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February 28, 2012

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Be an organ donor, and after harvest donate body to science, when done cremation. Meaningful memorial ceremony at allowable and free area of my choosing such as beach, or wooded water setting.
I had to bury my Mom, Dad, grandparents and In-laws, I found the funeral industry to be a disgrage almost without equal. They prey on peoples sensitivities at the most emotional time of their lives.
Best advise, make your own funeral plan and add it to you will as a codicil.

A funeral consisting of two viewings at the funeral home, one church service, a rental casket, cremation (no plot, tombstone or vault, no graveside ceremony and car services) cost about $5k in 2009. The same funeral in 1998 cost less than $3k, $1.5k in 1989. Prices are doubling every 10 years.

Interestingly enough, the medical bills associated with a DOA in 2009 were over $4k. Dying is expensive!

I don't know that a funeral is something I'd want if I passed away. I think I'd rather have a celebration of life, and I'd much rather NOT be buried, which would totally offset the costs (although that's of course NOT why I'd want to be cremated).

Donating any needed organs, then cremation & disposal of my ashes somewhere in nature seems much more sensible and authentic to me.

My mother died in 1979 & she had a traditional burial. I'm not sure how much it cost but I know my family probably couldn't afford it. I'm sure they felt they "had" to or people would talk. I think about her often but I haven't visited her gravesite even once since then--why would I? She's not there.

The memories of people who have passed are not located in a urn or a piece of dirt and nobody is honored by guilting the family into paying for all that. Personally I'd rather skip it.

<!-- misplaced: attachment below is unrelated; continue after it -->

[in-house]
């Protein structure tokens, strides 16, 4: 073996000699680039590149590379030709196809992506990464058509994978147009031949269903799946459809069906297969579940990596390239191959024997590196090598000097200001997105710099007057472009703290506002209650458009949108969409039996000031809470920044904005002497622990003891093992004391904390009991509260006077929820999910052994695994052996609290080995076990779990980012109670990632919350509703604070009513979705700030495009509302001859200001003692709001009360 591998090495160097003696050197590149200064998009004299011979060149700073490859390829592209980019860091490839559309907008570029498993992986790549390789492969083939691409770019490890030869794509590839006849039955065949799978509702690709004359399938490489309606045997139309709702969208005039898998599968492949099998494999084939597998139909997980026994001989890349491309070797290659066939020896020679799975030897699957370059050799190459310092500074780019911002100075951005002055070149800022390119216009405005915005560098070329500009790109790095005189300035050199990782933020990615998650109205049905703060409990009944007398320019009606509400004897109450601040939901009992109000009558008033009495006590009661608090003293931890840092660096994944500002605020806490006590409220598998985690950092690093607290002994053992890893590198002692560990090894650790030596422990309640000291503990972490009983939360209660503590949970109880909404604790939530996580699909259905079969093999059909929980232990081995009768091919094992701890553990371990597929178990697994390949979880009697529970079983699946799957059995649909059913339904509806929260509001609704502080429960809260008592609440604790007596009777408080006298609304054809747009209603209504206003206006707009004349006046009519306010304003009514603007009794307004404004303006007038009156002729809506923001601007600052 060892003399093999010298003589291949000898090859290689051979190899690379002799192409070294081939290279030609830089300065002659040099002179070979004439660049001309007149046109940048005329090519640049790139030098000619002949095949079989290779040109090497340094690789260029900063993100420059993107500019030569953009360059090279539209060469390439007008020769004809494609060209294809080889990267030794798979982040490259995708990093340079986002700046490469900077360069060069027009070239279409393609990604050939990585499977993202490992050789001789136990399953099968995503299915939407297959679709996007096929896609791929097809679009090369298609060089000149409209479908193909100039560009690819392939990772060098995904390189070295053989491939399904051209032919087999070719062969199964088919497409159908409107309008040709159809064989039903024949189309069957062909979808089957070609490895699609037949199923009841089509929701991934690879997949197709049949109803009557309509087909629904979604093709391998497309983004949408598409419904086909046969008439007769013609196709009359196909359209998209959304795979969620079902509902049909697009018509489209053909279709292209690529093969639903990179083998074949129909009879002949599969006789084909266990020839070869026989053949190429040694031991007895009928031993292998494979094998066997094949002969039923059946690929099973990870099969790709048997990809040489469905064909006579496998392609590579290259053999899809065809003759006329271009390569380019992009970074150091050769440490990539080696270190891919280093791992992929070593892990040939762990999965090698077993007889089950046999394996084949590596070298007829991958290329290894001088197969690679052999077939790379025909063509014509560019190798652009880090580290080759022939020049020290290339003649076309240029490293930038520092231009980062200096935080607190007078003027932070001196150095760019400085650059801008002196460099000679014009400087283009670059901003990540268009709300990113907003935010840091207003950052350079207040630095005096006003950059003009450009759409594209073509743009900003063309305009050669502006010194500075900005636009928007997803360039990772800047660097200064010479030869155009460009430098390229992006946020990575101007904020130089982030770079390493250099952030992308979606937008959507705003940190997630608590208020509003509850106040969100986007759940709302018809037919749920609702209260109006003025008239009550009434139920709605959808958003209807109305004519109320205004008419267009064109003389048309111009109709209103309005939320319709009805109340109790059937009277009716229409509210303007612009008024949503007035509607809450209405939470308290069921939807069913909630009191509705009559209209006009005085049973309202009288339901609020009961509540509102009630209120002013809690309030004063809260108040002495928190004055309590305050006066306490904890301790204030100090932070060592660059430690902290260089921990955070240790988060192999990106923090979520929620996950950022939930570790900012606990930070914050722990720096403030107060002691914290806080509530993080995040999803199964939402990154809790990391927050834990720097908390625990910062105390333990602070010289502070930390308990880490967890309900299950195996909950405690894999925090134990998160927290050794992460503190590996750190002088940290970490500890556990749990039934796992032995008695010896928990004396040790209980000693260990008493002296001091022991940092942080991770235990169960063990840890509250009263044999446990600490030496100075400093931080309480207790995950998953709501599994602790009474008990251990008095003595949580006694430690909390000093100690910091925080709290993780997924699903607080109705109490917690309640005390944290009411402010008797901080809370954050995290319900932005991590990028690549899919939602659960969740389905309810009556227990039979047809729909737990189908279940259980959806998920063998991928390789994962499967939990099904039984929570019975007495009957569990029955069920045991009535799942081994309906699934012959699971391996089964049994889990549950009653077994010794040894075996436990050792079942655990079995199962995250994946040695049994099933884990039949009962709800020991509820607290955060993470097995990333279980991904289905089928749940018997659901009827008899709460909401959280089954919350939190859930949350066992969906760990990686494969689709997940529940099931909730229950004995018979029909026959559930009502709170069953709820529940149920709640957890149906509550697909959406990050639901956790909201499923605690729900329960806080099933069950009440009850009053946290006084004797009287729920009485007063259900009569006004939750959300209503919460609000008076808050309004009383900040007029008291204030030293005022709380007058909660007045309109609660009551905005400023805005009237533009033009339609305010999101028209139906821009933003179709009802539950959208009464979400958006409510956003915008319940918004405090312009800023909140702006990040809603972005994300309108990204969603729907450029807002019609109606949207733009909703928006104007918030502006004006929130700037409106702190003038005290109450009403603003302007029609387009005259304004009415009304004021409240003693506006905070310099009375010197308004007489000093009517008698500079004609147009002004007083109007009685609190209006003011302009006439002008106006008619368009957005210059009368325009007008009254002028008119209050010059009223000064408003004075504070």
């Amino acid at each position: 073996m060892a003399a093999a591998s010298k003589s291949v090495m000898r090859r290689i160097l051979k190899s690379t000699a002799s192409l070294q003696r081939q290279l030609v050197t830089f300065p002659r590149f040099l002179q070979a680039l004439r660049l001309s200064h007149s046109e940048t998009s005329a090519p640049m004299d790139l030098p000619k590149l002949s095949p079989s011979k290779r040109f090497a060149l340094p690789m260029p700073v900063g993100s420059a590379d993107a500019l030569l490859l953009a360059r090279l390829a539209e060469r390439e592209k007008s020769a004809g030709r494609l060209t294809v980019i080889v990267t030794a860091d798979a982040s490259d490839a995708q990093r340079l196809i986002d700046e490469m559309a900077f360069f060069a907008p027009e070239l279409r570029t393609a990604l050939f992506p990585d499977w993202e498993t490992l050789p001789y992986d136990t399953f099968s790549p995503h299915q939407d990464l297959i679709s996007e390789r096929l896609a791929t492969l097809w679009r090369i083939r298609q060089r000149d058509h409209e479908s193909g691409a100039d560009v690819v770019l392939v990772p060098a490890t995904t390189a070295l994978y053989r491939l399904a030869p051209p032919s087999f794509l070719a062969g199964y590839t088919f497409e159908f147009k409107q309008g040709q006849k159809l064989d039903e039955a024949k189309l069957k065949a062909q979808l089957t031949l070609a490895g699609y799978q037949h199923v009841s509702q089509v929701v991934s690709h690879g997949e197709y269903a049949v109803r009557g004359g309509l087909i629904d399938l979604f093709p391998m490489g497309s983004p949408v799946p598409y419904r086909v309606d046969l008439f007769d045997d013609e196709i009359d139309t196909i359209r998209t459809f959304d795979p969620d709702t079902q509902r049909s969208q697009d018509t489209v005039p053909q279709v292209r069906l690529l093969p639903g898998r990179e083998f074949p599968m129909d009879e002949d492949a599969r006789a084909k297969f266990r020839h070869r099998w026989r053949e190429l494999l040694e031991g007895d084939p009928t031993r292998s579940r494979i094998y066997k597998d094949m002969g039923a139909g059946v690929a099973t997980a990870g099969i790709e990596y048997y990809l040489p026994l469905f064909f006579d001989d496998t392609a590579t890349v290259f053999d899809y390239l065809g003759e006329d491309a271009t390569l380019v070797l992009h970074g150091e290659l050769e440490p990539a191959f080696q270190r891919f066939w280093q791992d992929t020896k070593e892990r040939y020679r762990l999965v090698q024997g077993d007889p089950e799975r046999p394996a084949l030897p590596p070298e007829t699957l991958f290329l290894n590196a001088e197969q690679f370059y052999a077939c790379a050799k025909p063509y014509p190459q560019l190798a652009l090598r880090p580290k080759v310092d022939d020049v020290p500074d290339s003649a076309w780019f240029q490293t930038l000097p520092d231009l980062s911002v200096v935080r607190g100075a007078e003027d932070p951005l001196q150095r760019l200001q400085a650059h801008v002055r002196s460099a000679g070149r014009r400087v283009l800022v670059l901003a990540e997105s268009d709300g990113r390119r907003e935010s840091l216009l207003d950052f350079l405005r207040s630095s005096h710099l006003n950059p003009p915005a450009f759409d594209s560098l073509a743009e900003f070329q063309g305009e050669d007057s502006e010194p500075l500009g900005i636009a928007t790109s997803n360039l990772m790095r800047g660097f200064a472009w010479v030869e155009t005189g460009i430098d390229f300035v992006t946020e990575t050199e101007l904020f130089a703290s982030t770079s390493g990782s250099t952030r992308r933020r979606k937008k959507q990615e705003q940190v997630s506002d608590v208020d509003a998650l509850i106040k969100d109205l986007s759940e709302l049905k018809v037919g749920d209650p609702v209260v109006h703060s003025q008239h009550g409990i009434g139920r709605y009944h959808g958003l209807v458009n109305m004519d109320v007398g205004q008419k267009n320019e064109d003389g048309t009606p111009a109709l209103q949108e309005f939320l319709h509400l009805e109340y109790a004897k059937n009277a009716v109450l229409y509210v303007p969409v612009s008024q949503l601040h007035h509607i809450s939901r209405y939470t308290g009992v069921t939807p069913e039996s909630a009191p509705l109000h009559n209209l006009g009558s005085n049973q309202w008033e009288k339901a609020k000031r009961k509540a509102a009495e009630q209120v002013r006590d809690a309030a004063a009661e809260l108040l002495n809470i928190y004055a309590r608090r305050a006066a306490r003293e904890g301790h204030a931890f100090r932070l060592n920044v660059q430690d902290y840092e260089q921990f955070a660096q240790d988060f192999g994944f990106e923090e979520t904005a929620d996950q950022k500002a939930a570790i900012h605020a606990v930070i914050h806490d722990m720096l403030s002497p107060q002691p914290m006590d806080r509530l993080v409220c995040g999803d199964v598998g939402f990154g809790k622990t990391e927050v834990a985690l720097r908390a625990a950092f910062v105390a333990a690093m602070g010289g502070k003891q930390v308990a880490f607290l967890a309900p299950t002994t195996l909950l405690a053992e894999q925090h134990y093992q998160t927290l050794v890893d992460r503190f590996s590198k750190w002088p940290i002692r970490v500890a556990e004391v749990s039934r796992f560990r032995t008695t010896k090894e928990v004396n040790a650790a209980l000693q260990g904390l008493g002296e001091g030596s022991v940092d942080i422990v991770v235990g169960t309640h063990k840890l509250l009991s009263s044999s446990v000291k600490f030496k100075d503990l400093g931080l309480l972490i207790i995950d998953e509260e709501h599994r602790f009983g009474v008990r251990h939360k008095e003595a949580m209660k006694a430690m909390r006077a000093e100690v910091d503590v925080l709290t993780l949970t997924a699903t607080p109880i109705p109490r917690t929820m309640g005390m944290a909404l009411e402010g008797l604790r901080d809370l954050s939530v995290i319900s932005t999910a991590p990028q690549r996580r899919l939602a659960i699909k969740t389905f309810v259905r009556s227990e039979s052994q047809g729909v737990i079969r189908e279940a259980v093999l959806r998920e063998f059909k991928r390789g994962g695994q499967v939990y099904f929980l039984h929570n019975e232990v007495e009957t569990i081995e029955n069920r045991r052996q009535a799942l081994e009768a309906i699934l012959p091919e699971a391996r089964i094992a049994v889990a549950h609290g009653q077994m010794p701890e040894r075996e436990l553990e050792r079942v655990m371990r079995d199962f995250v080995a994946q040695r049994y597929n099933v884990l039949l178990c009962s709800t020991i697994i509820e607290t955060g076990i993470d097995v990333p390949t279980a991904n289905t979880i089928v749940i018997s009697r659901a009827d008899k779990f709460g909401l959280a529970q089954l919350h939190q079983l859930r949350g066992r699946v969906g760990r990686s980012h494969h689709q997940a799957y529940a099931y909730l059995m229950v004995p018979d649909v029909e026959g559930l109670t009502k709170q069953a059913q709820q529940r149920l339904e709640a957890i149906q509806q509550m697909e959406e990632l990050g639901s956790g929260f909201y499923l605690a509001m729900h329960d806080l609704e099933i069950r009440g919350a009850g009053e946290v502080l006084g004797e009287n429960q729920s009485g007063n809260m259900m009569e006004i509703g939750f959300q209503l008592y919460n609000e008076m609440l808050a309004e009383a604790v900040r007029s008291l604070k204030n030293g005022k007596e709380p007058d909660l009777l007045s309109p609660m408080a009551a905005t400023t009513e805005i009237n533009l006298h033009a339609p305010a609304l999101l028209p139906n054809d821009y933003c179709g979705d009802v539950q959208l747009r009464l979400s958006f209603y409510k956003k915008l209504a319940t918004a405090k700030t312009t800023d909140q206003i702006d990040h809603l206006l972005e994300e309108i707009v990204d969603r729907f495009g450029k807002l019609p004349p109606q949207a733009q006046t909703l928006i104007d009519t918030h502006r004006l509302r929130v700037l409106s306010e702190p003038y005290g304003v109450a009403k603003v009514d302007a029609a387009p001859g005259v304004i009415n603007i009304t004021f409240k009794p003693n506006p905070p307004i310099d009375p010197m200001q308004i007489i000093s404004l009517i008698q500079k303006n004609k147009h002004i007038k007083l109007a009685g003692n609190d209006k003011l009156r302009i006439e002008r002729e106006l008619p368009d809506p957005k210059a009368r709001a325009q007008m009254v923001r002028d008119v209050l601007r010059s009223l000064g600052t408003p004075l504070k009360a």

I've been "meaning" to join funerals.org, which I understand saves a TON of money for people by preplanning (not prepaying) and getting bulk rates. It's pretty cheap to join I believe (like $25 or something for a lifetime membership).

Anyone a member? What do you think?

Headstone tip for members of the Armed Services: The Service Member is entitled to a grave marker, free of charge, which can be used in addition to or in place of a traditional headstone.

For my FIL, who was in the Army, but did not serve during war time, we have a bronze marker. My husband fashioned a masonry platform to make it permanent and keep it from being carried off. I only mention that his service wasn't during wartime, because some vet's benefits are only for those who served during declared wars. This isn't one of those.

For my Father, a Navy Vet in WWII, we have a granite marker. We did have to pay the cemetery to install, but this is a cost we'd have incurred regardless of the style & type of marker.

We also saved a great deal on costs by not having a separate viewing the evening before at the funeral home. Our Church has facillities for a viewing, so there is no cost to rent the funeral home or for procession to Church for Mass. The bill for everything in 2008 was under $6000. This is in the North East.

This article was insightful, sobering, and a tad disturbing. I have often thought of the devestation a loved one leaves for his family to inherit in financial and emotional terms, but never once considered the additional burden of funeral costs. While I agree with a few bloggers that the funerary industry is perhaps overprice, I can appreciate that the customary preperation of bodies means a great deal to a great many people and is not without expenses and expertise. It seems to me that the most responsible course of action is to research the costs beforehand (upsetting as this may be)and opt for the tasteful but inexpensive options that are agreeable to both you and yours.